TASK QMMM <string theory> [<string operation default energy>] [ignore]

The string <theory> specifies the QM theory to be used in the QM/MM simulation. If theory is "md" this is not a QM/MM simulation and will result in an appropriate error. The level of theory may be any QM method that can compute gradients but those algorithms in NWChem that do not support analytic gradients should be avoided (see Functionality).

The string <operation> is used to specify the calculation that will be performed in the QM/MM task. The default operation is a single point energy evaluation. The following list gives the selection of operations currently available in the NWChem QM/MM module;

  • energy - single point energy evaluation
  • optimize - minimize the energy by variation of the molecular structure.
  • dynamics - molecular dynamics using nwARGOS

Here are some examples of the TASK directive for QM/MM simulations. To perform a single point energy of a QM/MM system using any QM level of theory, the directive is very simple. As with the general task directive, the QM/MM energy evaluation is the default. For a DFT energy calculation the task directive input is,

task qmmm dft

or completely as

task qmmm dft energy

To do a molecular dynamics simulation of a QM/MM system using the SCF level of theory the task directive input would be

task qmmm scf dynamics

The optional keyword ignore can be used to allow execution to continue even if the task fails, as discussed above.

TASK Directive for BSSE calculations

NWChem computes the basis set superposition error (BSSE) when two or more fragments are interacting by using the counterpoise method. This directive is performed if the BSSE section is present. Single point energies, energy gradients, geometry optimizations, Hessians and frequencies, at the level of theory that allows these tasks, can be obtained with the BSSE correction. The input options for the BSSE section are:

 MON <string monomer name> <integer natoms>  
 [INPUT [<string input>]]  
 [INPUT_WGHOST[<string input>]]  
 [CHARGE [<real charge>]]  

MON defines the monomer's name and its atoms; <string monomer name> defines the name of the monomer, <integer atoms> is the list of atoms corresponding to the monomer (where such a list is relative to the initial geometry). This information is needed for each monomer. With the tag INPUT the user can modify any calculation attributes for each monomer without ghost. For example, the iterations number and the grid can be changed in a DFT calculation (see the example of the interaction between Zn2 + and water). INPUT_WGHOST is the same than INPUT but for the monomer with ghost. The input changes will be applied within this and for the following calculations, you should be cautious reverting the changes for the next monomers. CHARGE assigns a charge to a monomer and it must be consistent with the total charge in the whole system (see Section -sec:charge-). The options OFF and ON turns off and on any BSSE calculation.

The energy evaluation involves 1 + 2N calculations, i.e. one for the supermolecule and two for the N monomers. [S. Simon, M. Duran, J. J. Dannenberg, J. Chem. Phys., 105, 11024 (1996)] NWChem stores the vector files for each calculation (<string monomer name>.bsse.movecs), and one hessian file (<string monomer name>.bsse.hess). The code does not assign automatically the basis set for the ghost atoms, you must assign the corresponding bqX for each element, instead.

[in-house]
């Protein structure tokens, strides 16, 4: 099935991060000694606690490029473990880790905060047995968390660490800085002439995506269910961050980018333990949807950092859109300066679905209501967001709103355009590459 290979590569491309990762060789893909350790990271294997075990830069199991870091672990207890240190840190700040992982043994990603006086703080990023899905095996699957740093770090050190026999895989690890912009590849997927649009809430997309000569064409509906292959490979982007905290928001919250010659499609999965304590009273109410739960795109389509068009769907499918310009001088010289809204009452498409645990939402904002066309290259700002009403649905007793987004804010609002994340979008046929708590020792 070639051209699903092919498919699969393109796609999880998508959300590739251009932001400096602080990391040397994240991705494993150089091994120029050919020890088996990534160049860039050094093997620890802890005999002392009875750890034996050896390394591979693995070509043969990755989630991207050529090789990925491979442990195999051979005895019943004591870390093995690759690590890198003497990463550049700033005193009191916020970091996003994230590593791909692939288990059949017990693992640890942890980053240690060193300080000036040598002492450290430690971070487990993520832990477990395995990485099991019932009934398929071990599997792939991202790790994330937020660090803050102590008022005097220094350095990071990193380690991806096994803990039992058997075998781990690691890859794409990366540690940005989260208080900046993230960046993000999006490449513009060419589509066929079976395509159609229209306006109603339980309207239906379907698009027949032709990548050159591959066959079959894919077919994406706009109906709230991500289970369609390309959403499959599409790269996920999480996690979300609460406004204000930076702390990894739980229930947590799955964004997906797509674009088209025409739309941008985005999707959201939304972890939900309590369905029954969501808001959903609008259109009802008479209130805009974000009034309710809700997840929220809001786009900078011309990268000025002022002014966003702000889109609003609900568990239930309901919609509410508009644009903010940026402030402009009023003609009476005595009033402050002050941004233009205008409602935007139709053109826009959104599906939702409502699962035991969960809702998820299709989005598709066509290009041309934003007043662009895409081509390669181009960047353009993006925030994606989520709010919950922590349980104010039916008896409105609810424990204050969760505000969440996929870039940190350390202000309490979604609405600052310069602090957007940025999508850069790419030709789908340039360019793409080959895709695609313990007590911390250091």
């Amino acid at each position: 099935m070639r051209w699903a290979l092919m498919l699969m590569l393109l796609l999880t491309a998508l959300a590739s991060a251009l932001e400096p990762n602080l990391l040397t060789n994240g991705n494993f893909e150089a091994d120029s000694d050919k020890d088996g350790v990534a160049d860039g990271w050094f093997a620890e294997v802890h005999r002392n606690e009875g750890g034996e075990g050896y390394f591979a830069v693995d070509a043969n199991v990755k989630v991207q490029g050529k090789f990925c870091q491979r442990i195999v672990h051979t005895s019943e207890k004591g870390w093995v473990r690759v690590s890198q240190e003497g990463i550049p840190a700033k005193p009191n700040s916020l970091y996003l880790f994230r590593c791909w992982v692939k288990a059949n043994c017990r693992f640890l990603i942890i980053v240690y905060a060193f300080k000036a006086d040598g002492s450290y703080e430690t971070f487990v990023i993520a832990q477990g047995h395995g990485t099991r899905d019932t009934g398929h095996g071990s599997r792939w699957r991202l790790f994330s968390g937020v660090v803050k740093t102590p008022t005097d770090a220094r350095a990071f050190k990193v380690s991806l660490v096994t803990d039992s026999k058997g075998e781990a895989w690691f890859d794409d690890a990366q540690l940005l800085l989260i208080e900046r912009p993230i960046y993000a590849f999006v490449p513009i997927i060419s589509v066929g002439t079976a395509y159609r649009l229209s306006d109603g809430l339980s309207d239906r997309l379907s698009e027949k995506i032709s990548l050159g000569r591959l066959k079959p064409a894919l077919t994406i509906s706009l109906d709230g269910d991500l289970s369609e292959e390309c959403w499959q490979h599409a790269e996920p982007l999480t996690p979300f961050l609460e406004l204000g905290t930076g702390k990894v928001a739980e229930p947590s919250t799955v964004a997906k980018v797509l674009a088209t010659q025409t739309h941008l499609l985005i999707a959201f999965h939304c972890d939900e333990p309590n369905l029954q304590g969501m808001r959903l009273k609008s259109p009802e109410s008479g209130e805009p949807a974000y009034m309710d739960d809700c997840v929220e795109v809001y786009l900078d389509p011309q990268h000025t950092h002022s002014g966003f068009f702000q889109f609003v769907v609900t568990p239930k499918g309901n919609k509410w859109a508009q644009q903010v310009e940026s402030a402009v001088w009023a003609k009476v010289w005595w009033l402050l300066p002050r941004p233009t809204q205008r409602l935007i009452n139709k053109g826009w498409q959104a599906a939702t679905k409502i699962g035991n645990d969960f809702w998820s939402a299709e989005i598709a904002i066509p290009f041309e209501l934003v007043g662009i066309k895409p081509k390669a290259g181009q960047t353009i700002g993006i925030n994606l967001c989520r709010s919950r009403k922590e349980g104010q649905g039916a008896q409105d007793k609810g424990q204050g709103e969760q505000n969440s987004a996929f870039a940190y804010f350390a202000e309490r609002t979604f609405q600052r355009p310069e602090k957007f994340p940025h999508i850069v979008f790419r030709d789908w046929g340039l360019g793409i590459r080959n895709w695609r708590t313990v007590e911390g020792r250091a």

The dimer (FH)2

title dimer
start dimer
geometry units angstrom
  symmetry c1 
  F 1.47189 2.47463 -0.00000 
  H 1.47206 3.29987 0.00000  
  F 1.46367 -0.45168 0.00000 
  H 1.45804 0.37497 -0.00000
basis "ao basis" 
  F library 6-31G 
  H library 6-31G 
  bqF library F 6-31G 
  bqH library H 6-31G
dft; xc slater 1.0 vwn_5 1.0; direct; end
 mon first 1 2 
 mon second 3 4
task dft energy

Changing maxiter for a specific monomer: Zn2 + (H2O)

title znwater
start znwater
geometry noautoz units angstrom
  symmetry c1 
  Zn -1.89334 -0.72741 -0.00000 
  O -0.20798 0.25012 0.00000  
  H -0.14200 1.24982 -0.00000 
  H 0.69236 -0.18874 -0.00000
basis "ao basis" 
  O library 6-31G 
  Zn library 6-31G 
  H library 6-31G 
  bqO library O 6-31G 
  bqZn library Zn 6-31G 
  bqH library H 6-31G
charge 2
scf; direct; end
mp2; end
 mon metal 1 
 charge 2 
 input_wghost "scf\; maxiter 200\; end" 
 mon water 2 3 4
task mp2 optimize


The ECCE_PRINT directive allows the user to print out a file, usually called ecce.out, that will allow the calculation and its results to be imported into Ecce (see

ECCE_PRINT <string name>

The entry for variable <name> is the name of the file that will contain the Ecce import information and should include the full path to the directory where you want that file. For example

ecce_print /home/user/job/ecce.out

If the full path is not given and only the file name is given, the file will be located in whatever directory the job is started in. For example, if the line

ecce_print ecce.out

is in the input file, the file could end up in the scratch directory if the user is using a batch script that copies the input file to a local scratch directory and then launches NWChem from there. If the system then automatically removes files in the scratch space at the end of the job, the ecce.out file will be lost. So, the best practice is to include the full path name for the file.